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Standards progress 'relies on stakeholder links'

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EOS board member Michael Pfeffer says that industry leaders must support engagement in standardisation activities

At first glimpse, standardisation sounds boring. However, if you look twice at it, you realise there is a lot of potential. If we focus on optics and photonics, industry particularly in the UK, France and Germany is rather active in developing, updating and creating new standards. Often researchers, engineers and practitioners from industry and academia are active in both the national standards body of their country and the European Optical Society (EOS).

The success and the acceptance of new standards are heavily influenced by the interaction and communication of all relevant stake-holders. In the last two decades optics and photonics added a lot of capability to a broad range of industrial applications. Thus, standardisation of these technologies is now required in order to assure the demanded industrial quality level on one side, and the compatibility with other technologies on the other side.

In this context the exchange between academia and industry gains importance. Therefore, in 2014, EOS established an Industrial Advisory Committee in order to support the exchange between research and companies. Willi Ulrich, who has more than 20 years of experience in senior optical design roles at Carl Zeiss, was one of the initiators of this committee. The group helps to match the activities of the EOS with the needs of the European optics and photonics industry. 

One focus was given to standardisation, because a lot of standardisation questions arose from EOS members at the interface between theory and practice. Here, the interdependence of the optical design, metrology and fabrication of aspherical and freeform optical surfaces is an excellent example where coherent standardisation creates a benefit for all players. Thus, it is very helpful that Ulrich has experience as both the chairman of EOS’s Industrial Advisory committee, and the chairman of Technical Committee – TC 172 Optics and Photonics. The result of this initiative is the addition of elements to the ISO-standard 10110 Preparation of drawings for optical elements and systems, including part 12: aspheric surfaces and part 19: general description of surfaces and components.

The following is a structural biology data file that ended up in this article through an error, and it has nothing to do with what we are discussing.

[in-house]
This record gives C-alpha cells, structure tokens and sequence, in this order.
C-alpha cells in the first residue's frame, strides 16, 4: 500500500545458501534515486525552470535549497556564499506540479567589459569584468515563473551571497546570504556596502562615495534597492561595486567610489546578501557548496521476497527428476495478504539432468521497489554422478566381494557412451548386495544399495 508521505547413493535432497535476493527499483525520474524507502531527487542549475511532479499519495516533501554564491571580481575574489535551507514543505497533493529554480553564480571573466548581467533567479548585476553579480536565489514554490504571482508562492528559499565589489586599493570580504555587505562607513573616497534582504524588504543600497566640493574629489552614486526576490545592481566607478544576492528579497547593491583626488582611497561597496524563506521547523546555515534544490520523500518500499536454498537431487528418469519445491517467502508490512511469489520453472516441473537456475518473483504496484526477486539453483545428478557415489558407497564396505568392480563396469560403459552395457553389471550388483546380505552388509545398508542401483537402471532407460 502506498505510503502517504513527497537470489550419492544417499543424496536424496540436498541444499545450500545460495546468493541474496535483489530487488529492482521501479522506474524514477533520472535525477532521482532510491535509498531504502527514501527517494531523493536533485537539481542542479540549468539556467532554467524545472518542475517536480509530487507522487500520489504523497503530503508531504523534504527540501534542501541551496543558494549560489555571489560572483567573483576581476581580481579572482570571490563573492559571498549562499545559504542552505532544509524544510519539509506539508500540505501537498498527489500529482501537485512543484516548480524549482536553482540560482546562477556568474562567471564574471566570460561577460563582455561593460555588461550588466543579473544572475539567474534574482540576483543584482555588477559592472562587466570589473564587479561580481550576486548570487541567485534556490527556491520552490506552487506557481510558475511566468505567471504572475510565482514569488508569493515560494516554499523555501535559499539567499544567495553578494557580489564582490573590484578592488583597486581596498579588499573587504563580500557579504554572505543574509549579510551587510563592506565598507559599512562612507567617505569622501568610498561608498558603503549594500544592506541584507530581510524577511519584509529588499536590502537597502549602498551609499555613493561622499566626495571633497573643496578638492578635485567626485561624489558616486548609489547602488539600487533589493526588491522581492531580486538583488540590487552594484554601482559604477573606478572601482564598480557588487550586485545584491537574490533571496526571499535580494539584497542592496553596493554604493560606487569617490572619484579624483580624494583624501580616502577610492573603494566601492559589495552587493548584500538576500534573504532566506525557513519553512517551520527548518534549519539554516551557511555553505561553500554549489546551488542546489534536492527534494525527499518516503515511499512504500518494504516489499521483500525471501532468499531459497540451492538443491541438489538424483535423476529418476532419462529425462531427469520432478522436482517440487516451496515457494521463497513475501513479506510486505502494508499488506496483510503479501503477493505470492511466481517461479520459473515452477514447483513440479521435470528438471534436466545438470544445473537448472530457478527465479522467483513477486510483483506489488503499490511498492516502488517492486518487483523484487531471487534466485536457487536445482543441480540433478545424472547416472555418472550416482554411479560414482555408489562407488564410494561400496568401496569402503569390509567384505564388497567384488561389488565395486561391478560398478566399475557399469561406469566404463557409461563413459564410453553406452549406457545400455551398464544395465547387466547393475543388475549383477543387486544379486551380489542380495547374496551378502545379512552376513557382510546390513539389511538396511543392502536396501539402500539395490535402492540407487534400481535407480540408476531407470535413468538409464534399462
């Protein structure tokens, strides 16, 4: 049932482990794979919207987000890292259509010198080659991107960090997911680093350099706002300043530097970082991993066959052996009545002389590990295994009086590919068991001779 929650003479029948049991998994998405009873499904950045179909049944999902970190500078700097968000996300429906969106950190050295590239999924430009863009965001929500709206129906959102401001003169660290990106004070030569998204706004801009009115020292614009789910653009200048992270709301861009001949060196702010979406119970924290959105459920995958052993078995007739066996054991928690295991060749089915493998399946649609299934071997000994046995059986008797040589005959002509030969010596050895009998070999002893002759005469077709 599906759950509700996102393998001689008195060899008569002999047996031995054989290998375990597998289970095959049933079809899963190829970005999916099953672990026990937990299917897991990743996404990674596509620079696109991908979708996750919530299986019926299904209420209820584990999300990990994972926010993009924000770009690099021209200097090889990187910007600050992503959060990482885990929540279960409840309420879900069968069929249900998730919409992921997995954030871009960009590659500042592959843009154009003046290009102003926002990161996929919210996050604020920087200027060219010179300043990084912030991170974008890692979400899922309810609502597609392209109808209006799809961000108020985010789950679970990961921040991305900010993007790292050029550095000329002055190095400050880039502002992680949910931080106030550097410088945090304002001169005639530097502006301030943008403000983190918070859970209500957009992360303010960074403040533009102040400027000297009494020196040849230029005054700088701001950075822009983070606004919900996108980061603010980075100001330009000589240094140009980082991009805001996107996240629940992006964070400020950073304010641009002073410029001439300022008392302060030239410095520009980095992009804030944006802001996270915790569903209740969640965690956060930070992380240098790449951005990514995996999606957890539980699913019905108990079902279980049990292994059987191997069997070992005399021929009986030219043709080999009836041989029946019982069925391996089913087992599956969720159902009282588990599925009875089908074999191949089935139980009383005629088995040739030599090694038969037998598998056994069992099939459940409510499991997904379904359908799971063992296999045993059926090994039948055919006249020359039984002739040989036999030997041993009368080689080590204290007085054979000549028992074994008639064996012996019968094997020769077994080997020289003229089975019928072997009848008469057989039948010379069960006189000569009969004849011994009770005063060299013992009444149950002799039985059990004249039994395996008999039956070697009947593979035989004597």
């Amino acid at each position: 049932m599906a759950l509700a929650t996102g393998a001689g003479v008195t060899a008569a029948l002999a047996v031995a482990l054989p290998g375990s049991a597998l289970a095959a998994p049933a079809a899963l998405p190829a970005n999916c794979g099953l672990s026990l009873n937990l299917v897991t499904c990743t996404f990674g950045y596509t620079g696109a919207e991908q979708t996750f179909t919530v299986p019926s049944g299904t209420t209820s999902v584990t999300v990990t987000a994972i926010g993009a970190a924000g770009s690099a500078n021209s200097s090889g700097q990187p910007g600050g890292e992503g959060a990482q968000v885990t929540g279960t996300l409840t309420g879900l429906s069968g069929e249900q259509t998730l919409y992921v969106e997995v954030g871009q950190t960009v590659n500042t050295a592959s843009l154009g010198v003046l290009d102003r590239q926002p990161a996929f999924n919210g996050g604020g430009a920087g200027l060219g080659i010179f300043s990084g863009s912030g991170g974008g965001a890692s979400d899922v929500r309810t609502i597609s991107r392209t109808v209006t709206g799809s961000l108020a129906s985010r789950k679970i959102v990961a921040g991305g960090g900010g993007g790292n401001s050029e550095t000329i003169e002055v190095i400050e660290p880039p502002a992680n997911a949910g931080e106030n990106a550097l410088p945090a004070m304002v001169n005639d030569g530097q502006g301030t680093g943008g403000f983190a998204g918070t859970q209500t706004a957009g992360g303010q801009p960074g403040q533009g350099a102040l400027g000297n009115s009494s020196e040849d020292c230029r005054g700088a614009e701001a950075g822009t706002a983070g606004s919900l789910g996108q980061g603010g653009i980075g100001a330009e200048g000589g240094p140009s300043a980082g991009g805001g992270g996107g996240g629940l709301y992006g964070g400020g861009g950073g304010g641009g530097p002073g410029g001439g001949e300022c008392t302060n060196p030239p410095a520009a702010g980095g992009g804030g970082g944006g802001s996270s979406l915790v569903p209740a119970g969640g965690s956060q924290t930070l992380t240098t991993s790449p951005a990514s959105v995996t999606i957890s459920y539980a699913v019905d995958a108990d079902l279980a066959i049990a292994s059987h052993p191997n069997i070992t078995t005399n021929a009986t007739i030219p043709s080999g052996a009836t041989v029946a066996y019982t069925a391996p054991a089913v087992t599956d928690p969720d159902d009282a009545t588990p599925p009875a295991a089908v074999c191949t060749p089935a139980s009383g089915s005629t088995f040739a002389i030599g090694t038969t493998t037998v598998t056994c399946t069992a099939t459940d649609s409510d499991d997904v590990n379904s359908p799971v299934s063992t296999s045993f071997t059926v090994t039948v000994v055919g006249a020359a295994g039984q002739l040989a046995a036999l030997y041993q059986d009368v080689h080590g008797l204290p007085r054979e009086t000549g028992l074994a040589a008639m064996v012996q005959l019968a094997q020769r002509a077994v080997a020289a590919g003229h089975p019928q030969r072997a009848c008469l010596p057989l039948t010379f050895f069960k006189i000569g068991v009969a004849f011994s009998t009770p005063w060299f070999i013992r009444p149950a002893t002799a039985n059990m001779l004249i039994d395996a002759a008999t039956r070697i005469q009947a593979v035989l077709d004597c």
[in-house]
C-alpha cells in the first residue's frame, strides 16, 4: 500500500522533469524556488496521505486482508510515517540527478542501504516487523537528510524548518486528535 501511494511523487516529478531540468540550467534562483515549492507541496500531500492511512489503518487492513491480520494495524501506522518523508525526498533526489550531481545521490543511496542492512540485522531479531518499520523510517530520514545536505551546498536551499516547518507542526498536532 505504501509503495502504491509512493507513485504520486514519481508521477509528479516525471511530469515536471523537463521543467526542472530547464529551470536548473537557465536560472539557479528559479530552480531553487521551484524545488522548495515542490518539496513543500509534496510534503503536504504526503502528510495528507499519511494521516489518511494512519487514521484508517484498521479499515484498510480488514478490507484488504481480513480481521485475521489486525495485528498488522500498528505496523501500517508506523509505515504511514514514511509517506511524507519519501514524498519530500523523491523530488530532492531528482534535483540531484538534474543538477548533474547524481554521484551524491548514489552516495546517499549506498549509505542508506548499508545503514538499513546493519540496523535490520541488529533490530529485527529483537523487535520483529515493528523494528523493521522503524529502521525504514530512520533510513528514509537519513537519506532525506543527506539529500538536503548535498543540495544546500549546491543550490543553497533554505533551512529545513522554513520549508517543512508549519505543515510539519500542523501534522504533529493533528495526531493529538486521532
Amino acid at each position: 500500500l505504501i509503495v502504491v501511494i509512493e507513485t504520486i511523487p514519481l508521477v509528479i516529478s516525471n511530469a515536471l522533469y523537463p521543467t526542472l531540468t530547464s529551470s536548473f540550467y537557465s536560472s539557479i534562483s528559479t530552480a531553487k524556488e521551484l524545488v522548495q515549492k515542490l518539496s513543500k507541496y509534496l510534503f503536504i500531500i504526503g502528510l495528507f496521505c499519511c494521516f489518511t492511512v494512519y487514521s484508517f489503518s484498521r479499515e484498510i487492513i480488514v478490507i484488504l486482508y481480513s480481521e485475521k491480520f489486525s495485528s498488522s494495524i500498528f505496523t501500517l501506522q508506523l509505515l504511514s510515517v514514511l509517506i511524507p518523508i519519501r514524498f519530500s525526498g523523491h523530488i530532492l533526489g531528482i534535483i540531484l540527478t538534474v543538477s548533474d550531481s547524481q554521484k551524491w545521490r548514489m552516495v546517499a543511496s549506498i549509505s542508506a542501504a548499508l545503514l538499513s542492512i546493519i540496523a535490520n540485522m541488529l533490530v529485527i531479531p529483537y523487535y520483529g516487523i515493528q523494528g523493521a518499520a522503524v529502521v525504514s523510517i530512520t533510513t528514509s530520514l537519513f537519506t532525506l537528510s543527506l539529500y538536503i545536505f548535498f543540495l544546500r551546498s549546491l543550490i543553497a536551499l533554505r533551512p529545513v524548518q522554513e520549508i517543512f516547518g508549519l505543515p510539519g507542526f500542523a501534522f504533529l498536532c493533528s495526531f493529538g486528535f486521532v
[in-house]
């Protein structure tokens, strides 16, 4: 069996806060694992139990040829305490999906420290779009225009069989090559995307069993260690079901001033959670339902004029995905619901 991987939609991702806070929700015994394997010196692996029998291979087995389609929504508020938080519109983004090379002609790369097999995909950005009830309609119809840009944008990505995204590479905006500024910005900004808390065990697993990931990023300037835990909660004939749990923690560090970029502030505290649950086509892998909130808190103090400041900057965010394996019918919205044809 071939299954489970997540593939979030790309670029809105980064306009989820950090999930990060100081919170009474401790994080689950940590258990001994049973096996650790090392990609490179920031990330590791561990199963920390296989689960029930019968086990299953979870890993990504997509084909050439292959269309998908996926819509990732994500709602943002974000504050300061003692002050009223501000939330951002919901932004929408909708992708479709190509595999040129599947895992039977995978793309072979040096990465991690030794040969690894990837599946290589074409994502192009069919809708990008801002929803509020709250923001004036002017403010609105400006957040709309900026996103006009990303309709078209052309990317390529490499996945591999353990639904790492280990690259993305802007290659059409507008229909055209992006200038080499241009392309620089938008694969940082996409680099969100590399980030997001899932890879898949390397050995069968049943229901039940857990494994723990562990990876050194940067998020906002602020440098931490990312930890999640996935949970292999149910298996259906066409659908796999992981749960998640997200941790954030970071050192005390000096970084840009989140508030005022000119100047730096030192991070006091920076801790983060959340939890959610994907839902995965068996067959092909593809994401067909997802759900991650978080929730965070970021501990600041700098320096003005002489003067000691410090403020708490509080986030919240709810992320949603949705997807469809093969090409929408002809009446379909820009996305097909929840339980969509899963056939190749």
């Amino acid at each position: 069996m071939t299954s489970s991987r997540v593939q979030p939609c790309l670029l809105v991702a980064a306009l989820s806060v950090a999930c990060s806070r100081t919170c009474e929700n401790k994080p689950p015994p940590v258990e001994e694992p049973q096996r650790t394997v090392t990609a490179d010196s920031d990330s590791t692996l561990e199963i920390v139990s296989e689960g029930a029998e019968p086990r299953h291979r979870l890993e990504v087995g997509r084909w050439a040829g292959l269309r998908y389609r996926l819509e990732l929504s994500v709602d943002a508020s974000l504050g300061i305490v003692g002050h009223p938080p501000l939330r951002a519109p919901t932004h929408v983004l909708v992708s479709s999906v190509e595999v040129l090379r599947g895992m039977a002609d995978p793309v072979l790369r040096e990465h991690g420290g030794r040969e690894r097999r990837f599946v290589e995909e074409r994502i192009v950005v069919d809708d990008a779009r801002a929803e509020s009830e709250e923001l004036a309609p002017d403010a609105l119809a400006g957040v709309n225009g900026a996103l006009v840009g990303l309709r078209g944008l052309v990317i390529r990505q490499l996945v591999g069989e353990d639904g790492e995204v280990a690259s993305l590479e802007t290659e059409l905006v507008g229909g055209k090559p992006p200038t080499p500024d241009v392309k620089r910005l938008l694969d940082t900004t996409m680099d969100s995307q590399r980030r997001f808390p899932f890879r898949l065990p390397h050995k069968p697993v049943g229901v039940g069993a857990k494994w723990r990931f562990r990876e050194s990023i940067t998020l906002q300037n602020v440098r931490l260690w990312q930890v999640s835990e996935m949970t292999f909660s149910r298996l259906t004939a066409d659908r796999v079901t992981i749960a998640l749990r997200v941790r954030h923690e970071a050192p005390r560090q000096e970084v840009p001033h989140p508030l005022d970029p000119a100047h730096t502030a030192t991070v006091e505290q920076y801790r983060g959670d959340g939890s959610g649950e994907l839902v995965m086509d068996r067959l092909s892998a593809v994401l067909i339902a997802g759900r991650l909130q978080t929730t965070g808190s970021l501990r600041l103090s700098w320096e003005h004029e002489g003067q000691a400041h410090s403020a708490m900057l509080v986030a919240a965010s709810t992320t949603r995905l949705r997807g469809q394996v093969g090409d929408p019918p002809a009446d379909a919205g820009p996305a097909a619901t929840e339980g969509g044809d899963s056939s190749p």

Similarly, Rainer Schuhmann, of Berliner Glas, recently published a paper on the description of aspherical surfaces. With a special focus on consistent notation and nomenclature, he presented sets of relevant equations, which certainly will influence the next edition of ISO 10110-12. Currently, most activities in the field of optical standardisation are performed in TC 172. Broad subjects, from fundamental standards to standards of laser and electro-optical systems, are covered by this committee.

Those who are part of national and international standardisation working groups are not always fully supported by their superiors. Most of this skepticism and reservation results from a mixture of concerns, such as losing property knowhow, or not understanding the importance and the strategic aspects of standardisation. 

Subsequently, it should be mentioned that standardisation has the potential to support or hinder whether certain products or technologies are accepted by OEMs as supply parts, by regulatory authorities as permitted technologies or by customers who require a minimum performance. As recognised and generally accepted good engineering practices (RAGAGEP), standards even play a significant role in legislation. Thus, superiors and industrial leaders should have an active interest to support their collaborators in their standardisation engagement.

New areas of activity deal with future standards on diffractive optical elements, Neutral Optical Data Interchange Format, deep-learning aided image recognition, standards on human factors in the field of augmented and/or virtual reality.

In any case standardisation in optics and photonics is a challenging field for both industrial practitioners and academic researchers.

Including a discussion platform, the EOSAM2020 meeting, which will take place from 7 to 11 September 2020 in Porto, Portugal, will also cover standardisation issues.

  • Michael Pfeffer is a member of NA 027 DIN-Standards-Committee Precision-mechanics and Optics (NAFuO). His contact details are: pfeffer@rwu.de


Upcoming EOS events

European Optical Society Annual Meeting (EOSAM) 2020

7 – 11 September, 2020

Porto, Portugal

Several topical meetings, an industrial exhibition and much more. Stay tuned:

www.eosam2020.org